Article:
Tuesday, September 18, 2007

Beckwith #6: Metaphysics and Abortion Debate [SK]

Previous posts in this series:

#1 Overview of major themes
#2 The nature of moral reasoning
#3 What Roe said and did, part 1
#4 Roe, part 2
#5 Roe, part 3: Blackmun's viability errors

I'm away in Grand Rapids (speaking at four schools and a crisis pregnancy center banquet), so I'll get right to the point.

Chapter 3 of Defending Life may be the most important section of the book. (If you don't yet have a copy, the main argument can be found here.)

As Frank explains, the nature of the debate is such that all positions on abortion presuppose a metaphysical view of human value, and for this reason, the pro-choice position is not entitled to a privileged philosophical standing in our legal framework. At issue is not which view of abortion has metaphysical underpinnings and which does not, but which metaphysical view of human value is correct, pro-life or abortion-choice?

The pro-life view is that humans are intrinsically valuable in virtue of the kind of thing they are. True, they differ immensely with respect to talents, accomplishments, and degrees of development, but they are nonetheless equal because they all have the same human nature. Their right to life comes to be when they come to be (conception). The abortion-choice view is that humans have value (and hence, rights) not in virtue of the kind of thing they are, but only because of an acquired property such as self- consciousness or emotional awareness. Because the early fetus lacks the immediate capacity to exercise these properties, it is not a person with rights.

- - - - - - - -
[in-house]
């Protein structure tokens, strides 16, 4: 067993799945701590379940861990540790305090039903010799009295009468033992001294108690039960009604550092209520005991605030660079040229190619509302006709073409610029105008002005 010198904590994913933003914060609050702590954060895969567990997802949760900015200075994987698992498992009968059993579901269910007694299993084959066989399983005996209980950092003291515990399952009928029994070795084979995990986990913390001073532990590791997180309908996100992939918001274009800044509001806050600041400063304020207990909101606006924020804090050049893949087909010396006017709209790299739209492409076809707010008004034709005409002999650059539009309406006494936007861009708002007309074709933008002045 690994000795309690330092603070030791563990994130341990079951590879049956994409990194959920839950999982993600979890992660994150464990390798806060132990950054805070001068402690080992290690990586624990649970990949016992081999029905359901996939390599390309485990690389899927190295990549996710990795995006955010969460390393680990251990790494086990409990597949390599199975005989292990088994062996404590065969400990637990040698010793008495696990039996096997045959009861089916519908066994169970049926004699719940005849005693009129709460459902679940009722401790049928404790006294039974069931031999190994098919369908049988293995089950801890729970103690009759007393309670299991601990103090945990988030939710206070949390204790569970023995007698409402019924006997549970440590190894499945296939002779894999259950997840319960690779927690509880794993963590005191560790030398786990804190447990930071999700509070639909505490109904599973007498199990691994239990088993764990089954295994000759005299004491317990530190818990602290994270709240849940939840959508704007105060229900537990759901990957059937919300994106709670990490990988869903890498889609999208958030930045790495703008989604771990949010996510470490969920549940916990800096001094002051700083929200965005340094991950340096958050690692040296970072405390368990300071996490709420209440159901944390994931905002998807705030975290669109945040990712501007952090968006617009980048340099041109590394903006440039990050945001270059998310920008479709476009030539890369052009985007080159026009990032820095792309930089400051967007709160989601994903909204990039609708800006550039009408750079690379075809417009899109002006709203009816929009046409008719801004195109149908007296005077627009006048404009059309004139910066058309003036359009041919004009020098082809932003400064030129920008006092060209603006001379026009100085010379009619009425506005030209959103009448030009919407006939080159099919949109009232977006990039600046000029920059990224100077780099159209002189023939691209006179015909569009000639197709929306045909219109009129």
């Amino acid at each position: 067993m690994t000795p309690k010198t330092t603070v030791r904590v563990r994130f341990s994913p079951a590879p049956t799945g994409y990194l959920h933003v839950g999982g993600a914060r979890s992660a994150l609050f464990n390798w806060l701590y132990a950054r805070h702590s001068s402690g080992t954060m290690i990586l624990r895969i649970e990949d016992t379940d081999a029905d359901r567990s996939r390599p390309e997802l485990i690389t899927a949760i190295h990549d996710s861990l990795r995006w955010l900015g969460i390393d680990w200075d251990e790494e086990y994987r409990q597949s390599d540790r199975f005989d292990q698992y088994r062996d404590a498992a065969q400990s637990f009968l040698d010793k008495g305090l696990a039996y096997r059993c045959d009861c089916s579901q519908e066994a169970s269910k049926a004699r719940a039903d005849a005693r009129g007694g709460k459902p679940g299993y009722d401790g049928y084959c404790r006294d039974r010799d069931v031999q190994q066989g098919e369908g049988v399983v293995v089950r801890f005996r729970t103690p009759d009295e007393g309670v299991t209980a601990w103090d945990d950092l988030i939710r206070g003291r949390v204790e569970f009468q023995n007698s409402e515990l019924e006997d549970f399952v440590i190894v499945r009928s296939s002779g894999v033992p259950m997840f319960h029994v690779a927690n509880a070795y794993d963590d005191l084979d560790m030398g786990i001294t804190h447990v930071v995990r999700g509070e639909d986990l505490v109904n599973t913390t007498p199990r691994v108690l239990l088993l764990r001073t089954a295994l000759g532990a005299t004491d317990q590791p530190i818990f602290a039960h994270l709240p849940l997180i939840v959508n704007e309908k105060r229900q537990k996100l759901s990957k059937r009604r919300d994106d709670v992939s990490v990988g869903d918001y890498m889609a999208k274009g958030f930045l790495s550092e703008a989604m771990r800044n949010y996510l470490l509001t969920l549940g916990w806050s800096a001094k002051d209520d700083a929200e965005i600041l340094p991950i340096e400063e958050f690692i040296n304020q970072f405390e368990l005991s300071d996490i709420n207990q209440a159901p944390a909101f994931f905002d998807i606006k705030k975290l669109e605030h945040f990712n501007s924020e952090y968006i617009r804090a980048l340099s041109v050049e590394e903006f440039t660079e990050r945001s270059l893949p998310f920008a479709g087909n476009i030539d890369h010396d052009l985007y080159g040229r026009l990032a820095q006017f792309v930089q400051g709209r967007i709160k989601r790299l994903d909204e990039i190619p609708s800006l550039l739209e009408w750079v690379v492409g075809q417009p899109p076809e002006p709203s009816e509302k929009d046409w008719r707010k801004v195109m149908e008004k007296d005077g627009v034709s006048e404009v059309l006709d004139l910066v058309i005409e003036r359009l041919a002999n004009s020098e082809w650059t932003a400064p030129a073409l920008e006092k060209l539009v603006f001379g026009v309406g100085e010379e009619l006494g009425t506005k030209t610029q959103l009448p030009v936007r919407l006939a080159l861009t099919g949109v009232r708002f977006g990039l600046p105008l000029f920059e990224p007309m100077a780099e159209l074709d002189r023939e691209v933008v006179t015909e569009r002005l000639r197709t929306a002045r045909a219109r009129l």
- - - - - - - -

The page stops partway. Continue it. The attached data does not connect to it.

Notice the abortion-choicer is doing the abstract work of metaphysics. That is, he is using philosophical reflection to advance a disputed view of human persons--namely, that humans are valuable by function not nature. Hence, the abortion-choicer's attempt to disqualify the pro-life view from public policy based on its alleged metaphysical underpinnings works equally well to disqualify his own view. Why, then, is it okay for the abortion-choicer to legislate his own position on abortion but not okay for pro-lifers to legislate theirs?

Here's the question he ought to ponder: Which metaphysical worldview better explains human dignity and human equality? Is it the one that grounds human value in our common human nature or the one that grounds it in accidental traits that come and go within the course of one’s life-span? That’s the real issue at stake with abortion/ESCR.

1 comment:

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